An option is a contract between two parties giving the taker (buyer) the right, but not the obligation, to buy or to sell a parcel of shares at a specified price on (or before) a specified date.
There are two types of options traded on the ASX: call options and put options.
- Call options give the taker the right, but not the obligation, to buy the underlying shares
- Put options give the taker the right, but not the obligation, to sell the underlying shares
You can trade options over most of Australia's largest companies, including News Corporation, Telstra, BHP Billiton and the major banks.
The ASX Education section provides access to interactive and educational material covering various topics, including Options.
Advantages of options trading
A simple strategy is to use put options which allow investors holding shares to hedge against a possible fall in their value. This can be considered similar to taking out insurance against a fall in the share price.
Time to decide
By buying a call option, the purchase price for the shares is locked in. This gives the call option holder until the expiry date to decide whether or not to exercise the option and buy the shares. Likewise, the buyer of a put option has time to decide whether or not to sell the shares.
Ease of trading
The ease of trading in and out of an option position makes it possible to trade options even if there is no intention of ever exercising them. If an investor expects the market to rise, they may decide to buy call options and vice versa. Either way the holder can sell the option prior to expiry to take a profit or limit a loss.
Leverage provides the potential to make a higher return from a smaller initial outlay than investing directly. However, leverage usually involves more risk than a direct investment in the underlying shares. Trading in options can allow investors to benefit from a change in the price of the share without having to pay the full price of the share.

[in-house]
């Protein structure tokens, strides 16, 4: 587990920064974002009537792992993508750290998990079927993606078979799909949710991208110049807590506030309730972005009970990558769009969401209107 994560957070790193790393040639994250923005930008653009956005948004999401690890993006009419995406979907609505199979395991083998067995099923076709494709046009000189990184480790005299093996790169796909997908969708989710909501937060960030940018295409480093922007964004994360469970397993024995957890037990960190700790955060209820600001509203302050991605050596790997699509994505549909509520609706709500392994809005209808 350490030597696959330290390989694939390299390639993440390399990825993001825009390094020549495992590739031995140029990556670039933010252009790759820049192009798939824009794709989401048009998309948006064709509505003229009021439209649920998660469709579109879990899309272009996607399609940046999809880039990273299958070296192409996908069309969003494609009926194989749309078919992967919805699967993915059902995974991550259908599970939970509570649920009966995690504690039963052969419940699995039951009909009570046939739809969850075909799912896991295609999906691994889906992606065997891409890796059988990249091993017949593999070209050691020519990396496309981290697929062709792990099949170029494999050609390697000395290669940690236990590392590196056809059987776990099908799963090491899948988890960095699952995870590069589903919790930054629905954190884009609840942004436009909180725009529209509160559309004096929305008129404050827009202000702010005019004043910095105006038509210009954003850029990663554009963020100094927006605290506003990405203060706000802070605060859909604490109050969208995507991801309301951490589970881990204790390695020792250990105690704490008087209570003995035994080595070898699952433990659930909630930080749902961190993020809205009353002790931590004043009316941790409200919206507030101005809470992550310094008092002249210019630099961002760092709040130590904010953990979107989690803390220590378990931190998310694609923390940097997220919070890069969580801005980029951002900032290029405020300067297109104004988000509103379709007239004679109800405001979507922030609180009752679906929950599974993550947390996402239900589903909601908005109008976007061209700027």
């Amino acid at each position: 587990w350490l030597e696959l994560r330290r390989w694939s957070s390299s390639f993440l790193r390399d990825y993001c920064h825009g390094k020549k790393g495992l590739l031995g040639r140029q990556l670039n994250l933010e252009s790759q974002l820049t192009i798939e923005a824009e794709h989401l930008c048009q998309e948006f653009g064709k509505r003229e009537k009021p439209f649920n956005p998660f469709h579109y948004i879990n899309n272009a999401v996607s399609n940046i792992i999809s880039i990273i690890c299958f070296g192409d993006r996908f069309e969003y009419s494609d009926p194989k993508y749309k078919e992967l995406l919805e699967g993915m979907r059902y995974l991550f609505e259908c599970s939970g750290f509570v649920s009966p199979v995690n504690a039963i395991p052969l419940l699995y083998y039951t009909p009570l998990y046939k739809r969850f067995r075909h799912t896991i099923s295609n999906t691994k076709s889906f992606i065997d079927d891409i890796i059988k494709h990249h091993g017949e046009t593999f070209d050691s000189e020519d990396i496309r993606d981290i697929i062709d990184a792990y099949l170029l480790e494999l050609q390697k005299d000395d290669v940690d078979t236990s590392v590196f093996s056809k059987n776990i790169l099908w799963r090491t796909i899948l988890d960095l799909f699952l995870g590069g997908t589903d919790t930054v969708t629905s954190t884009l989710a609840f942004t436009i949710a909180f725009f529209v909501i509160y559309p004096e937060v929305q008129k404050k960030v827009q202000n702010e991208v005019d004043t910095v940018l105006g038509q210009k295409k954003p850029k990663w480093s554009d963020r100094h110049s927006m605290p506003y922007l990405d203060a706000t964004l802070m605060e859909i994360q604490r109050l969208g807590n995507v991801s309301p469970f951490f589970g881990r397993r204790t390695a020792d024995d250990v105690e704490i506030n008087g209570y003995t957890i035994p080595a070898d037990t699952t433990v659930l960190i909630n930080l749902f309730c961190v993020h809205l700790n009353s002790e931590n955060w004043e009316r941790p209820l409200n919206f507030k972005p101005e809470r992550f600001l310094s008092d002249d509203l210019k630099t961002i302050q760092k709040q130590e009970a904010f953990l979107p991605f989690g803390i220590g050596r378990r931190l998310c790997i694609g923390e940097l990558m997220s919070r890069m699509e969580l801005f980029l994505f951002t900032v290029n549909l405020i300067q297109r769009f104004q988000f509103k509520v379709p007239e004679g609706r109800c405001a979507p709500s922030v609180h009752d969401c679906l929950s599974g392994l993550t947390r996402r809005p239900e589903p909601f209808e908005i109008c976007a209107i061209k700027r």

ASX's options market allows investors to build a diversified portfolio for the same or even lower initial outlay than purchasing shares directly.
Share holders can earn extra income over and above dividends by writing call options against their shares. By writing an option they receive the option premium upfront. While they get to keep the option premium, there is the possibility that they have to sell their shares to the buyer of the option at the exercise price. This is called a 'covered write' strategy.
- Options are not without a higher level of risk and therefore may not be appropriate for everyone.
- Time value erosion may adversely affect the price of bought option positions even if the underlying instrument moves in the desired direction.
- As options can be used as a leveraging tool, losses may be magnified and created quickly.
- Options have a finite life and need to be monitored closely, with a great deal of observation and maintenance.
Contact your Morgans Domain adviser to discuss whether an options strategy is appropriate for your own personal circumstances and needs.